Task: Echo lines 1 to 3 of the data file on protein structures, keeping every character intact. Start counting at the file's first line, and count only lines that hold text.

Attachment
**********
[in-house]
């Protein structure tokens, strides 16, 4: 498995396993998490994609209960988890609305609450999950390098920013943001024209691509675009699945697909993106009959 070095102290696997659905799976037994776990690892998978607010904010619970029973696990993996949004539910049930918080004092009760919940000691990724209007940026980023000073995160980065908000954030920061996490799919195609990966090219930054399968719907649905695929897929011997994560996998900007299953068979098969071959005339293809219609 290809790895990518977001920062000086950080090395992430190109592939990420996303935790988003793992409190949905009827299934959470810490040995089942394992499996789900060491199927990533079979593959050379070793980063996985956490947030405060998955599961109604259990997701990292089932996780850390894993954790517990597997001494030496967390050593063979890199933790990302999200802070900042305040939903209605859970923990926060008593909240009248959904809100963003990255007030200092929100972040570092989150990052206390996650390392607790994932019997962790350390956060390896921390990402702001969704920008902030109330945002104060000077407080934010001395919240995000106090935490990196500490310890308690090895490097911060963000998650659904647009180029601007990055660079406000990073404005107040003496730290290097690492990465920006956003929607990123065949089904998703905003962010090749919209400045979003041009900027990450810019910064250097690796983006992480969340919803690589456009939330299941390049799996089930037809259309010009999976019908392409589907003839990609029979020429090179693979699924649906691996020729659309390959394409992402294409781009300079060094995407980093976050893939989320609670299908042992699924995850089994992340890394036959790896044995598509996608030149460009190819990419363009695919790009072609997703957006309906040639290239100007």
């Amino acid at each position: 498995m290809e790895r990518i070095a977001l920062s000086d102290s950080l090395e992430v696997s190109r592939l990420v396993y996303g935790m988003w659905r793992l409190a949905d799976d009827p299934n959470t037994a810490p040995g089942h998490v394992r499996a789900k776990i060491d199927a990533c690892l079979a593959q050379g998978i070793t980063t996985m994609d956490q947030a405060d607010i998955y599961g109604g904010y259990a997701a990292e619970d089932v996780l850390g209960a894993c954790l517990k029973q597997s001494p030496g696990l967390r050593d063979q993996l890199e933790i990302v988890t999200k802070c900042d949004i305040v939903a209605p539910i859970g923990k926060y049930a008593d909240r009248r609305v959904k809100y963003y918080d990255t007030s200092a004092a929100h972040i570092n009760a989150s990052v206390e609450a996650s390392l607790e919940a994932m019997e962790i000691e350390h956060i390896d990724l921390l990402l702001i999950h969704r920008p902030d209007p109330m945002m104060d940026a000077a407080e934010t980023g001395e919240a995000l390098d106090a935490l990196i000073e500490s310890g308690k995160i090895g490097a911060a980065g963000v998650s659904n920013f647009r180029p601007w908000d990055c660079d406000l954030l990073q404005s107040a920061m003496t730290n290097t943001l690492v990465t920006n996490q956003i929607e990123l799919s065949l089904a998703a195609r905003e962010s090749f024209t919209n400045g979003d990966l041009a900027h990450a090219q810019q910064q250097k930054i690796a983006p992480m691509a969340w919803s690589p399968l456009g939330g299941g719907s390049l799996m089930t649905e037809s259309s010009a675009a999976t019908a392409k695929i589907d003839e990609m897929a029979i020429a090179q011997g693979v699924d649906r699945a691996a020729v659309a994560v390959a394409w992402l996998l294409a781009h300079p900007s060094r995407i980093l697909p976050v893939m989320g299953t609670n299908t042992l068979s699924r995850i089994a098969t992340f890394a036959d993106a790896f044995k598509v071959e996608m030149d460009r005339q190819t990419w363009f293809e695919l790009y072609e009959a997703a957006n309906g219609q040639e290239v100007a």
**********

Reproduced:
[in-house]
């Protein structure tokens, strides 16, 4: 498995396993998490994609209960988890609305609450999950390098920013943001024209691509675009699945697909993106009959 070095102290696997659905799976037994776990690892998978607010904010619970029973696990993996949004539910049930918080004092009760919940000691990724209007940026980023000073995160980065908000954030920061996490799919195609990966090219930054399968719907649905695929897929011997994560996998900007299953068979098969071959005339293809219609 290809790895990518977001920062000086950080090395992430190109592939990420996303935790988003793992409190949905009827299934959470810490040995089942394992499996789900060491199927990533079979593959050379070793980063996985956490947030405060998955599961109604259990997701990292089932996780850390894993954790517990597997001494030496967390050593063979890199933790990302999200802070900042305040939903209605859970923990926060008593909240009248959904809100963003990255007030200092929100972040570092989150990052206390996650390392607790994932019997962790350390956060390896921390990402702001969704920008902030109330945002104060000077407080934010001395919240995000106090935490990196500490310890308690090895490097911060963000998650659904647009180029601007990055660079406000990073404005107040003496730290290097690492990465920006956003929607990123065949089904998703905003962010090749919209400045979003041009900027990450810019910064250097690796983006992480969340919803690589456009939330299941390049799996089930037809259309010009999976019908392409589907003839990609029979020429090179693979699924649906691996020729659309390959394409992402294409781009300079060094995407980093976050893939989320609670299908042992699924995850089994992340890394036959790896044995598509996608030149460009190819990419363009695919790009072609997703957006309906040639290239100007």
């Amino acid at each position: 498995m290809e790895r990518i070095a977001l920062s000086d102290s950080l090395e992430v696997s190109r592939l990420v396993y996303g935790m988003w659905r793992l409190a949905d799976d009827p299934n959470t037994a810490p040995g089942h998490v394992r499996a789900k776990i060491d199927a990533c690892l079979a593959q050379g998978i070793t980063t996985m994609d956490q947030a405060d607010i998955y599961g109604g904010y259990a997701a990292e619970d089932v996780l850390g209960a894993c954790l517990k029973q597997s001494p030496g696990l967390r050593d063979q993996l890199e933790i990302v988890t999200k802070c900042d949004i305040v939903a209605p539910i859970g923990k926060y049930a008593d909240r009248r609305v959904k809100y963003y918080d990255t007030s200092a004092a929100h972040i570092n009760a989150s990052v206390e609450a996650s390392l607790e919940a994932m019997e962790i000691e350390h956060i390896d990724l921390l990402l702001i999950h969704r920008p902030d209007p109330m945002m104060d940026a000077a407080e934010t980023g001395e919240a995000l390098d106090a935490l990196i000073e500490s310890g308690k995160i090895g490097a911060a980065g963000v998650s659904n920013f647009r180029p601007w908000d990055c660079d406000l954030l990073q404005s107040a920061m003496t730290n290097t943001l690492v990465t920006n996490q956003i929607e990123l799919s065949l089904a998703a195609r905003e962010s090749f024209t919209n400045g979003d990966l041009a900027h990450a090219q810019q910064q250097k930054i690796a983006p992480m691509a969340w919803s690589p399968l456009g939330g299941g719907s390049l799996m089930t649905e037809s259309s010009a675009a999976t019908a392409k695929i589907d003839e990609m897929a029979i020429a090179q011997g693979v699924d649906r699945a691996a020729v659309a994560v390959a394409w992402l996998l294409a781009h300079p900007s060094r995407i980093l697909p976050v893939m989320g299953t609670n299908t042992l068979s699924r995850i089994a098969t992340f890394a036959d993106a790896f044995k598509v071959e996608m030149d460009r005339q190819t990419w363009f293809e695919l790009y072609e009959a997703a957006n309906g219609q040639e290239v100007a």